A video of Shinkansen arriving at a station: https://drive.google.com/file/d/1AVaE1Em_N6BTU0RTIT6zQMLXPc_Xtt7R/view?usp=sharing
I think I have ridden on long distance trains in Italy when I was younger, but I don’t remember much of riding on the train. I can remember the stations being smaller with less stores and all the trains were on the same floor area. The stations were more chaotic, with similar amounts of people, but everyone walks everywhere. Here in Japan the walkways are more clearly defined and people are generally more organized. I was surprised when our train was delayed because of an issue with the tracks, but getting on another train was also surprisingly easy.
Thankfully, with my luggage, the train stations have all been within a 10-minute walk from our hotels. It is difficult to carry stuff up or down the stairs when there are no escalators. Because the stations are bigger on the inside, it’s been hard to get around especially with all the stairs. I feel like if I had less stuff to carry it would be perfect. Finding the platform has been really easy. I just look for the Shinkansen signs and find the platform for the area we are going. It hasn’t been confusing at all for me and I like how they have time displays and directions everywhere.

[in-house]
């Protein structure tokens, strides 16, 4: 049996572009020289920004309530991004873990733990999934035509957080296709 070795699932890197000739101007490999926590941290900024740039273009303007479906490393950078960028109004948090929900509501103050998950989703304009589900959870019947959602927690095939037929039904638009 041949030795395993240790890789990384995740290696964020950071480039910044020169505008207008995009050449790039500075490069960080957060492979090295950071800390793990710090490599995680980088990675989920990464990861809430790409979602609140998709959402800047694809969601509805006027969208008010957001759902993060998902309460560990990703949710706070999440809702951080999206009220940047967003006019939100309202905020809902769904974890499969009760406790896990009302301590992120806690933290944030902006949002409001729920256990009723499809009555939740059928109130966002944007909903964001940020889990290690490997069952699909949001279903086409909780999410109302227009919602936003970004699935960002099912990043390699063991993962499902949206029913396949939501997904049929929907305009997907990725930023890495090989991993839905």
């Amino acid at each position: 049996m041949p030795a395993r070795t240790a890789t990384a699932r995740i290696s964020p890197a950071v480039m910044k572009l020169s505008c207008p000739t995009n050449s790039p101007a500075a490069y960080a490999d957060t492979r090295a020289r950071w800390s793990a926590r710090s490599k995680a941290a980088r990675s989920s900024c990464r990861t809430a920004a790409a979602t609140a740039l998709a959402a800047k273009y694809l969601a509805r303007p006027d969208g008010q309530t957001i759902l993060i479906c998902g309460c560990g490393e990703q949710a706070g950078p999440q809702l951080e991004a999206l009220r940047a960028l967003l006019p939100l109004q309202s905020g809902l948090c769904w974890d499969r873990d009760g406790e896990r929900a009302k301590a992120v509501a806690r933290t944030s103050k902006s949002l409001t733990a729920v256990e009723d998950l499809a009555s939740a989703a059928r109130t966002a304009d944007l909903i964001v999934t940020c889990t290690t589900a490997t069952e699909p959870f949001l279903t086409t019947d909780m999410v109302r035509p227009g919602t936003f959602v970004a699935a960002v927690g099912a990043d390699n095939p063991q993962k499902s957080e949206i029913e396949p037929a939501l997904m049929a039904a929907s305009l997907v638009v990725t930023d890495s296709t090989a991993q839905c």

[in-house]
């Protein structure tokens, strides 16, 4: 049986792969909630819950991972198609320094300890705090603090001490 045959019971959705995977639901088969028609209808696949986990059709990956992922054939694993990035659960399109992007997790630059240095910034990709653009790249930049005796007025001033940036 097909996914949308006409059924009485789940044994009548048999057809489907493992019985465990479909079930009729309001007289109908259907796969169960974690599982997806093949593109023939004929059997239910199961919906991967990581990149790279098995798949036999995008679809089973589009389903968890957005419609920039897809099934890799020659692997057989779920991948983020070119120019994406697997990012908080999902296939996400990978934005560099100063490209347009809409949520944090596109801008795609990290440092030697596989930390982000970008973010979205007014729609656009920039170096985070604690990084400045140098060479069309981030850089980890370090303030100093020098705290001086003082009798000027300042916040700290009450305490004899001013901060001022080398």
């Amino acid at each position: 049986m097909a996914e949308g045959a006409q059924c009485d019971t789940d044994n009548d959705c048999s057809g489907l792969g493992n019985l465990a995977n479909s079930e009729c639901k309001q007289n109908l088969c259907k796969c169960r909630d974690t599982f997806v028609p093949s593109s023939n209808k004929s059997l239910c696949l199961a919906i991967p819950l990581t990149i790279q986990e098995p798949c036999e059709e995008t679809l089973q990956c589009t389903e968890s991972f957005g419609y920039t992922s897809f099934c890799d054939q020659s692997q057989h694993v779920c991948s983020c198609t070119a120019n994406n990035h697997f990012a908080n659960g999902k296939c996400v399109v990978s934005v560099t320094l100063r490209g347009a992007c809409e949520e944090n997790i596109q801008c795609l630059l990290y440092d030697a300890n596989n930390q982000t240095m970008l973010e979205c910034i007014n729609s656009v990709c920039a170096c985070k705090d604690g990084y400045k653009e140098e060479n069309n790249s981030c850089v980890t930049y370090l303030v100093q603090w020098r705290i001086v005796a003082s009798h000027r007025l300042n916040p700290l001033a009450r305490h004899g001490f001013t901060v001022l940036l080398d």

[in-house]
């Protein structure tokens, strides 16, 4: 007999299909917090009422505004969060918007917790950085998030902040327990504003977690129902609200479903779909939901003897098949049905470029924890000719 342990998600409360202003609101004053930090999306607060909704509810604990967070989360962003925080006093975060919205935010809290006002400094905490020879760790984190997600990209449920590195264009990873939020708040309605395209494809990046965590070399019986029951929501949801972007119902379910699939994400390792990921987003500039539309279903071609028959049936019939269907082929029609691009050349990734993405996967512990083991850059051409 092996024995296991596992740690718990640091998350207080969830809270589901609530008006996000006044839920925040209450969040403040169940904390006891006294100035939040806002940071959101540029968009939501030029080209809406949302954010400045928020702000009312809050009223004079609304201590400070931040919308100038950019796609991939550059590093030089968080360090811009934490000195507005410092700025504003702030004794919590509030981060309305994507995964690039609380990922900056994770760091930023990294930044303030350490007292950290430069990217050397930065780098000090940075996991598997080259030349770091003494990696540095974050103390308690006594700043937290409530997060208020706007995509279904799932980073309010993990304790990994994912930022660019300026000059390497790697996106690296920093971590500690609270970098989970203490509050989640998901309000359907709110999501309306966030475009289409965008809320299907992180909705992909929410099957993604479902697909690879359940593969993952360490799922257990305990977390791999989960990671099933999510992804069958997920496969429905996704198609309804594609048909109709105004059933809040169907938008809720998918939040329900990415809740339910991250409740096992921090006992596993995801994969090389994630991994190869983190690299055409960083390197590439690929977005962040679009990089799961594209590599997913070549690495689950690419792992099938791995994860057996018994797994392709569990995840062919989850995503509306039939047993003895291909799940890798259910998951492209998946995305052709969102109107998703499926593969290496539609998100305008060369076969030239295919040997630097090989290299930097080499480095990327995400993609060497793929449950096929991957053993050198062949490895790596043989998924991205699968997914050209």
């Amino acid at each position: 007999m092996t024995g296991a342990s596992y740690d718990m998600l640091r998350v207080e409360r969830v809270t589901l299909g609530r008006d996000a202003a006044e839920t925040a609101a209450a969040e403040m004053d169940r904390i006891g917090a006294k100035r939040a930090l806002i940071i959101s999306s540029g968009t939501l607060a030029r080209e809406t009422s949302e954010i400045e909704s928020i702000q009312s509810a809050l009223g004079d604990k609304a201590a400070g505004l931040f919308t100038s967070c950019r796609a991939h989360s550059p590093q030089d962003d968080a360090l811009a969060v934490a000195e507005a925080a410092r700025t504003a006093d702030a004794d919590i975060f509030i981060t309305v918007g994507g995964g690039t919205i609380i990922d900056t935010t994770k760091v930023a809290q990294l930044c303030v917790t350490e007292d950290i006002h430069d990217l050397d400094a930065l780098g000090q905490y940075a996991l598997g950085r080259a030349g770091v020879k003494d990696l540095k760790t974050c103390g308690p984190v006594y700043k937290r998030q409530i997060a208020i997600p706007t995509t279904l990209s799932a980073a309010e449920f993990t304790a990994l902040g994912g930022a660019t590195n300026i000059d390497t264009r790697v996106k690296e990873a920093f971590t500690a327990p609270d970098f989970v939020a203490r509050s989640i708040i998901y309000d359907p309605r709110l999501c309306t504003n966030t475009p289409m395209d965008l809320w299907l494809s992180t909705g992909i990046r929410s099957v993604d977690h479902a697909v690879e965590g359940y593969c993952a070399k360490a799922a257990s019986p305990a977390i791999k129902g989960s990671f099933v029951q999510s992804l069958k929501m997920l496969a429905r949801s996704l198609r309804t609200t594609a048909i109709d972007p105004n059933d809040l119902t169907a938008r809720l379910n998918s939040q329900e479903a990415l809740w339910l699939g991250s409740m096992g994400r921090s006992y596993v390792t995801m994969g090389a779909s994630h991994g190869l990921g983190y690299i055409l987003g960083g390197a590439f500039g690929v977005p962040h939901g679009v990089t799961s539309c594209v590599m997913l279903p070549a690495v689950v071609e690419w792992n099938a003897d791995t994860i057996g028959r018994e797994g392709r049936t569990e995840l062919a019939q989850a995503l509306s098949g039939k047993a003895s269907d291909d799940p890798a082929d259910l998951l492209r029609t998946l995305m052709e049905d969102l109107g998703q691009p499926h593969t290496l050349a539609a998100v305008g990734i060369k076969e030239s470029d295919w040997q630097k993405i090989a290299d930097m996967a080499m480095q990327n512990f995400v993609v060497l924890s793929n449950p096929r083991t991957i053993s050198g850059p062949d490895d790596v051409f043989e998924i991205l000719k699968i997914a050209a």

In terms of comfort, the Shinkansen is incredibly smooth. My stomach can get a little confused when we accelerate because it’s so fast, but I haven’t felt sick. I also really enjoy looking out the window. I know the new Shinkansen they’re building is supposed to be mostly underground, which is unfortunate, but worth the speed increase. These trains are very exciting to me as an engineering student and riding on them is a lot of fun. I wish I could take trains all the time in the US.